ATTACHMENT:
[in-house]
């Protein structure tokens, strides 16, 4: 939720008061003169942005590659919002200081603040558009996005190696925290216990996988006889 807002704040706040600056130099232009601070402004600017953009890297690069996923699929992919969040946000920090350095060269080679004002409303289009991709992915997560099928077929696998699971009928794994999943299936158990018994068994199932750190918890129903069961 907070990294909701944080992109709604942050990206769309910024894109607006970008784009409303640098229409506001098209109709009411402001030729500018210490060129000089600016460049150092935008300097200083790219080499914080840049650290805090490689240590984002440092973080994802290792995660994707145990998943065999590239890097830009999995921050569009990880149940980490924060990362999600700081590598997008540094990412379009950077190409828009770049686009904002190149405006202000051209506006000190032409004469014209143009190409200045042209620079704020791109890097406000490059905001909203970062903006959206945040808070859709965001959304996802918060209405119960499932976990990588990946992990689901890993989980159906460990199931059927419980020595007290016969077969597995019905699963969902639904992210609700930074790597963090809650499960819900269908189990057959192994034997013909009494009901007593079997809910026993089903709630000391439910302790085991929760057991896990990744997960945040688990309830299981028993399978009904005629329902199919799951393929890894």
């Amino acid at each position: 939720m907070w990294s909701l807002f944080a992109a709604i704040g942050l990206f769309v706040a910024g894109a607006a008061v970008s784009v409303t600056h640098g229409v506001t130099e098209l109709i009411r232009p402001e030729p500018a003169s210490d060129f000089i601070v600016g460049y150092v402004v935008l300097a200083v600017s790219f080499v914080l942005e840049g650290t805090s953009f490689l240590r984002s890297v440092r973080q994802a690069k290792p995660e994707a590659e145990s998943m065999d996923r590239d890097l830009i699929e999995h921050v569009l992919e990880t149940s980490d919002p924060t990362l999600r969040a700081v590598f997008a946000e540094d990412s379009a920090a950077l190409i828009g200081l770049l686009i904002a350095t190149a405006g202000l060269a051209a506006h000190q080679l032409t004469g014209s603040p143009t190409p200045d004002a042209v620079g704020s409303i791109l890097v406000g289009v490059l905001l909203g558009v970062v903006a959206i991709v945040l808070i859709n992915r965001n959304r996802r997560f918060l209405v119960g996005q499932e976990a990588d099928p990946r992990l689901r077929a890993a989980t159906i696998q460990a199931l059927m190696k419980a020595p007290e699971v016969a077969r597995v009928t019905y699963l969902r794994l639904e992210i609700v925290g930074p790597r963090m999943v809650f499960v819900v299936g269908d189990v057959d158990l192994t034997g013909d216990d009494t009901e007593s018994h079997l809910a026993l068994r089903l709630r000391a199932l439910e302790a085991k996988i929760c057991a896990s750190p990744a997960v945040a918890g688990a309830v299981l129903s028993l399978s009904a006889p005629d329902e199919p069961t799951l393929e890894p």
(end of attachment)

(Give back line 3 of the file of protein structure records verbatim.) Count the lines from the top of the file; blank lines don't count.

């Amino acid at each position: 939720m907070w990294s909701l807002f944080a992109a709604i704040g942050l990206f769309v706040a910024g894109a607006a008061v970008s784009v409303t600056h640098g229409v506001t130099e098209l109709i009411r232009p402001e030729p500018a003169s210490d060129f000089i601070v600016g460049y150092v402004v935008l300097a200083v600017s790219f080499v914080l942005e840049g650290t805090s953009f490689l240590r984002s890297v440092r973080q994802a690069k290792p995660e994707a590659e145990s998943m065999d996923r590239d890097l830009i699929e999995h921050v569009l992919e990880t149940s980490d919002p924060t990362l999600r969040a700081v590598f997008a946000e540094d990412s379009a920090a950077l190409i828009g200081l770049l686009i904002a350095t190149a405006g202000l060269a051209a506006h000190q080679l032409t004469g014209s603040p143009t190409p200045d004002a042209v620079g704020s409303i791109l890097v406000g289009v490059l905001l909203g558009v970062v903006a959206i991709v945040l808070i859709n992915r965001n959304r996802r997560f918060l209405v119960g996005q499932e976990a990588d099928p990946r992990l689901r077929a890993a989980t159906i696998q460990a199931l059927m190696k419980a020595p007290e699971v016969a077969r597995v009928t019905y699963l969902r794994l639904e992210i609700v925290g930074p790597r963090m999943v809650f499960v819900v299936g269908d189990v057959d158990l192994t034997g013909d216990d009494t009901e007593s018994h079997l809910a026993l068994r089903l709630r000391a199932l439910e302790a085991k996988i929760c057991a896990s750190p990744a997960v945040a918890g688990a309830v299981l129903s028993l399978s009904a006889p005629d329902e199919p069961t799951l393929e890894p």